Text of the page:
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Parthia: Rome's Ablest Competitor
Articleby Patrick Scott Smith, M. A.

Parthia: Rome's Ablest Competitor

As a superpower in its own right and in competition with Rome, Parthia's empire - ruling from 247 BCE to 224 CE - stretched between the Mediterranean in the west to India in the east. Not only did the Parthians win battles against Rome they...
Ancient Rome's Legacy
Lessonby Marion Wadowski

Ancient Rome's Legacy

This pack includes a 5-minute podcast describing Rome's major legacies and a 3-2-1 worksheet to start a constructed classroom discussion. The transcript and answer keys are all included.A one-page discussion sheet has been included too. You...
Death's Mansions: The Columbaria of Imperial Rome
Articleby Francesca Santoro L'hoir

Death's Mansions: The Columbaria of Imperial Rome

A columbarium is an underground chamber, which the Romans used for preserving the ashes of the dead. During the 1st and 2nd centuries CE, hundreds of columbaria lined the consular highways leading out of Rome, although now only some two...
Roman Emperor
Definitionby Donald L. Wasson

Roman Emperor

Roman emperors ruled over the Imperial Roman Empire starting with Augustus from 27 BCE and continuing in the Western Roman Empire until the late 5th century CE and in the Eastern Roman Empire up to the mid-15th century CE. The emperors would...
Roman Senate
Definitionby Mark Cartwright

Roman Senate

The Roman Senate functioned as an advisory body to Rome's magistrates and was composed of the city's most experienced public servants and society's elite. Its decisions carried great weight, even if these were not always converted into laws...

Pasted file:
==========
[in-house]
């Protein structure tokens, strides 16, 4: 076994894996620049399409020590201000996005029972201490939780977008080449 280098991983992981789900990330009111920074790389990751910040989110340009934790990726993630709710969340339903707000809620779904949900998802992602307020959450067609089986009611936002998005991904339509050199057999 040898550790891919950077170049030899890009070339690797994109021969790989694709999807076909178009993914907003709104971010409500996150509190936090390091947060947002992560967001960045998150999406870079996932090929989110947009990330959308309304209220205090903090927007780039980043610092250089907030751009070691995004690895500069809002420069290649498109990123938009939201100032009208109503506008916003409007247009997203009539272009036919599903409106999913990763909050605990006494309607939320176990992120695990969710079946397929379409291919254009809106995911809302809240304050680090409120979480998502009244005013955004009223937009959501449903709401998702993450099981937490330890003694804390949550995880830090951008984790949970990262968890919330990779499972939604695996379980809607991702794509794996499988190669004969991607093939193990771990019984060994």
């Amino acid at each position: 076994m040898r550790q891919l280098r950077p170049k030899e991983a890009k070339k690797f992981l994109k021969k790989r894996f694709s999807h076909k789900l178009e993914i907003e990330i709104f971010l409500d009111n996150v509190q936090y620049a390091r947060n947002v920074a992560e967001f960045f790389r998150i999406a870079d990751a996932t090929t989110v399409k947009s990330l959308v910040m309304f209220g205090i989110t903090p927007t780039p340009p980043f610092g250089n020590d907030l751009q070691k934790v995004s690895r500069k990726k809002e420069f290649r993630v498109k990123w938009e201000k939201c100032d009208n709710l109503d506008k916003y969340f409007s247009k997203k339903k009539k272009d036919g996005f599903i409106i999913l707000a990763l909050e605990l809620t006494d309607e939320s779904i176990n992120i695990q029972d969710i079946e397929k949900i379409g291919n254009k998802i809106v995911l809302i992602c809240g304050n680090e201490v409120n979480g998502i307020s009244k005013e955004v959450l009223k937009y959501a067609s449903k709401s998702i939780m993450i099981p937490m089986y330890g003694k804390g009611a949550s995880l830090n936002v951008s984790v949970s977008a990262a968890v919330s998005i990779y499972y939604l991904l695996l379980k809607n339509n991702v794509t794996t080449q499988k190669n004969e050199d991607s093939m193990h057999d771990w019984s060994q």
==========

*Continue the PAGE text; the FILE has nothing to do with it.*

The Goths
Definitionby Joshua J. Mark

The Goths

The Goths were a Germanic tribe who are frequently referenced for their part in the fall of the Roman Empire and their subsequent rise to power in the region of northern Europe, initially in Italy. They are first referenced by Herodotus as...
The Fullers of Ancient Rome
Articleby Joshua J. Mark

The Fullers of Ancient Rome

The fullers of ancient Rome were launderers who washed the clothes of the city and also finished processing fabric later made into clothing, blankets, or other necessary items. They were looked down upon for their use of human and animal...
The Arch of Constantine, Rome
Articleby Mark Cartwright

The Arch of Constantine, Rome

The Arch of Constantine I, erected in c. 315 CE, stands in Rome and commemorates Roman Emperor Constantine's victory over the Roman tyrant Maxentius on 28th October 312 CE at the battle of Milvian Bridge in Rome. It is the largest surviving...
Second Punic War
Definitionby Mark Cartwright

Second Punic War

The Second Punic War (The Hannibalic War) was fought between Carthage and Rome between 218 and 201 BCE. The war involved confrontations in Spain, Italy, Sicily, Sardinia, and North Africa. Hannibal led the Carthaginians, one of the most gifted...
Orosius
Definitionby Joshua J. Mark

Orosius

Paulus Orosius (usually given as Orosius, 5th century CE) was a Christian theologian and historian who was also a friend and protege of St. Augustine of Hippo (l. 354-430 CE). He is best known for his work Seven Books of History Against the...
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